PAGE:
At work at the Clinic dispensary
Wednesday, August 9, 2017: Buchanan and Monrovia, Liberia
Our last day in Liberia. We started the day at Liberian Government Hospital five minutes from our hotel in Buchanan. Hundreds of patients each day pass through its doors — often waiting in very crowded wards with sporadic electricity and historically inconsistent supplies. The hospital has one doctor. One. Onesimus, our colleague from Monrovia, joined us for our hospital visit. One of the core things we’ve been working on with the hospital is managing its supply chain to avoid stock outages of essential medicines. Onesimus is an expert in medical supply chain and logistics, especially in Liberia, and was instrumental in forming the government’s response plan to the Ebola crisis. Americares provides the hospital with a more consistent supply of critical medicines and medical supplies and expanded its maternity ward, increasing capacity and contributing to reduced infant mortality. The hospital’s pharmacy director, Mr. Clinton, gave us a tour of the facility. Afterwards, we had a great discussion about the challenges the hospital faces, including a shortage of trained medical professionals and consistent supplies of medicine, and ended our visit with a bird’s eye view of the hospital via our drone.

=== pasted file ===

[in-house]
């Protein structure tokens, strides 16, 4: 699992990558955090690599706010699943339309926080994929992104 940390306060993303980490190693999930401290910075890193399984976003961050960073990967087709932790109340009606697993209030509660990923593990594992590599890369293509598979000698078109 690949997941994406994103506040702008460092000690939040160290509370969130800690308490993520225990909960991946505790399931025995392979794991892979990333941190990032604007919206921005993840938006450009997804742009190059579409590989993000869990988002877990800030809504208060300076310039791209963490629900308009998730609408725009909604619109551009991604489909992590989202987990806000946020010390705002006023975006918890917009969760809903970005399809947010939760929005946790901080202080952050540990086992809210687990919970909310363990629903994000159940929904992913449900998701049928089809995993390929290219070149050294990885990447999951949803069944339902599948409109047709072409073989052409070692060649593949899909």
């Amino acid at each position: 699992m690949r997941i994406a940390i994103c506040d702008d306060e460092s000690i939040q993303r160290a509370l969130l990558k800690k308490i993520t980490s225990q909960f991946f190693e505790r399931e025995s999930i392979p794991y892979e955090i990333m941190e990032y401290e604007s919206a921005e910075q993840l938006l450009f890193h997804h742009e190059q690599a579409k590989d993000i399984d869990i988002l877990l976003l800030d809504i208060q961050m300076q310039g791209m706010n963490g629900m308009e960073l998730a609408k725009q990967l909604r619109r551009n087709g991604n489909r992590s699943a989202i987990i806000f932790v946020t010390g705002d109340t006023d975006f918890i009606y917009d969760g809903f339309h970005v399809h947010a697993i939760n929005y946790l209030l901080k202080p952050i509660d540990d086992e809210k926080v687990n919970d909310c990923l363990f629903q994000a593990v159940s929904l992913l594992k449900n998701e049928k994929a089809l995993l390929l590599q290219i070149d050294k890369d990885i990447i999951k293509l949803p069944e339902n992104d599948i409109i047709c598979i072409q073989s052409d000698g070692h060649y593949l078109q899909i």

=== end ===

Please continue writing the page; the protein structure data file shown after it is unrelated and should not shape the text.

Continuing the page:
The drone view of the hospital
In the afternoon, we headed to the Americares Liberia office and warehouse in Monrovia, where all of the medicine and supplies we distribute throughout the country are received, stored and redistributed. We had lunch with Onesimus and Louis, who is the acting Americares Liberia country director. There, we discussed Americares work in detail, the impact we’re making in Liberia, the current climate in the country (elections are 62 days away according to the countdown clock we passed) and, of course, the country’s struggles and challenges. After lunch, we interviewed Onesimus in our warehouse about the supply chain work he is spearheading.
The supply chain is critical to hospital services
Thursday, August 10, 2017: approaching JFK Airport, New York
With 49 minutes to go in our 17 hours of flying, I’m reflecting on the impact this trip has had on me personally. As with my prior trips with Americares, my time in Liberia only strengthened my belief in our mission, the work we’re doing and our focus on supporting local health centers. The people of Liberia were warm and welcoming. While clearly still scarred and weary from a not too distant civil war and even more (in the opinion of everyone I asked) devastating battle against Ebola, they remain resolute and optimistic. They have hopes and ambitions for themselves, personally, but also for their country more broadly. They are also grateful to all those who donate their time and talents to support Liberia.
I can only hope and pray the stories we tell will bring more support to keep our work in Liberia going.